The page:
Hoochie Coochie Man” (sometimes referred to as “(I’m Your) Hoochie Coochie Man“) is a blues standard written by Willie Dixon and first recorded by Muddy Waters in 1954 in Chicago. The song was a major hit upon its release, reaching #8 on Billboard magazine’s Black Singles chart. The intro and verse to Muddy Water’s version feature stop-time while the chorus features a refrain. According to an account by Dave Van Ronk, Muddy Waters stated that the song is supposed to have a comic effect. (Wikipedia)

Waters Dylan

– Hallgeir

Bob Dylan’s best songs – It Ain’t Me Babe – #46

bob dylan 1964

You know,  It Ain’t Me Babe was on the radio the other day and it never really occurred to me how different it was as a hit to how it was in my repertoire.
~Bob Dylan (to Adrian Deevoy, Oct 1989)

Save for a faux-reggae arrangement ten years on—one of the absolute highlights of the Renaldo and Clara film—the song has usually relied on the sparsest of acoustic accompaniments in live performance, often serving as a set closer, which tempts one to suggest it addresses the audience—specifically that element that wants the man to stay the same. That ain’t him.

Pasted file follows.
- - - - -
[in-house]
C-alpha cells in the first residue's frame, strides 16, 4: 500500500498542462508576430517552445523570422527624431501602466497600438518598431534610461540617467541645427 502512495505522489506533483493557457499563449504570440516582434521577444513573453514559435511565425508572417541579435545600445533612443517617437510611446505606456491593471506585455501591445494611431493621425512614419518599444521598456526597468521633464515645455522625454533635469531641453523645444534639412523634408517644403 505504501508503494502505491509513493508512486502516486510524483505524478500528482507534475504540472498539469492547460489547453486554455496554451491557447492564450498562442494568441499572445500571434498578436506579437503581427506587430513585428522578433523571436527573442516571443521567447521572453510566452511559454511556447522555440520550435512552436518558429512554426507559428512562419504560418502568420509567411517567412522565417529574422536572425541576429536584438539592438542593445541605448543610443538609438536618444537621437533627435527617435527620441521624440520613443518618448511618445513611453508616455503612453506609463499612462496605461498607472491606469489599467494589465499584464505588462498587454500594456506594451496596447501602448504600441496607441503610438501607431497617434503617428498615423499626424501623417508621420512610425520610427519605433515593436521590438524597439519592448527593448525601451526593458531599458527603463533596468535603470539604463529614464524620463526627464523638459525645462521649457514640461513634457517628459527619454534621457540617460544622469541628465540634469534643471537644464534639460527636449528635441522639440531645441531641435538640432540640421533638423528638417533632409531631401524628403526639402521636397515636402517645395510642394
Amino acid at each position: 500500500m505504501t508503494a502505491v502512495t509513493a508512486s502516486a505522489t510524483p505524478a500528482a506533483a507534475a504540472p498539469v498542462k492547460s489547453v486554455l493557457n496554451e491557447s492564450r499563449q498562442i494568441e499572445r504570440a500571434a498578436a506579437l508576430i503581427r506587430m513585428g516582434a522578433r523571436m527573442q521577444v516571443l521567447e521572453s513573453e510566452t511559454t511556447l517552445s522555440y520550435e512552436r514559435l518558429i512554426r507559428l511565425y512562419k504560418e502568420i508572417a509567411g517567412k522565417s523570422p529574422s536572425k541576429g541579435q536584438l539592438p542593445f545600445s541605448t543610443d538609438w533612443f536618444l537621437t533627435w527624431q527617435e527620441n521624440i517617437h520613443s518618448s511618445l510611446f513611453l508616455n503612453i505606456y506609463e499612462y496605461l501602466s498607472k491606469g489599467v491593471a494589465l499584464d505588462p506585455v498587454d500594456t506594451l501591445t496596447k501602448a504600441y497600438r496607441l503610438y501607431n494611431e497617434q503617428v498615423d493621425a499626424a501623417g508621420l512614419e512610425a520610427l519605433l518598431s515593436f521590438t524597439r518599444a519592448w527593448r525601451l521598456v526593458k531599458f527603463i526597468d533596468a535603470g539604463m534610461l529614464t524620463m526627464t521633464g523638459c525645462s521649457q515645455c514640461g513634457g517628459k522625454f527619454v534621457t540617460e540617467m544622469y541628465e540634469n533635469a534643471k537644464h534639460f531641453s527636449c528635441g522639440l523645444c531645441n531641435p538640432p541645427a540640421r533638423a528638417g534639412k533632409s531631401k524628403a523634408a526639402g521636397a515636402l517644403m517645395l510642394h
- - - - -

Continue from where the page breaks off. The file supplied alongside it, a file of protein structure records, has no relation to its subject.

~Clinton Heylin (Revolution in the air)

#46 on my list of Dylan’s 200 best songs. Recorded on June 9th, 1964 @ Columbia Studios – NYC. This was the one & only recording session for “Another Side of Bob Dylan”

Bob_Dylan_-_Another_Side_Of_Bob_Dylan

It Ain’t Me Babe” is a song by Bob Dylan that originally appeared on his fourth album Another Side of Bob Dylan, which was released in 1964 by Columbia Records. The song, along with others on the album, marked a departure for Dylan as he began to explore the possibilities of language and deeper levels of the human experience. Within a year of its release, the song was picked up as a single by artists who were forging the folk rock movement, including The Turtles and The Byrds.
Wikipedia

Go ’way from my window
Leave at your own chosen speed
I’m not the one you want, babe
I’m not the one you need

Spotify:

Continue reading Bob Dylan’s best songs – It Ain’t Me Babe – #46

Bob Dylan cover version lists at alldylan

Dylan

This is a collection of some published Bob Dylan Cover Version posts @ alldylan.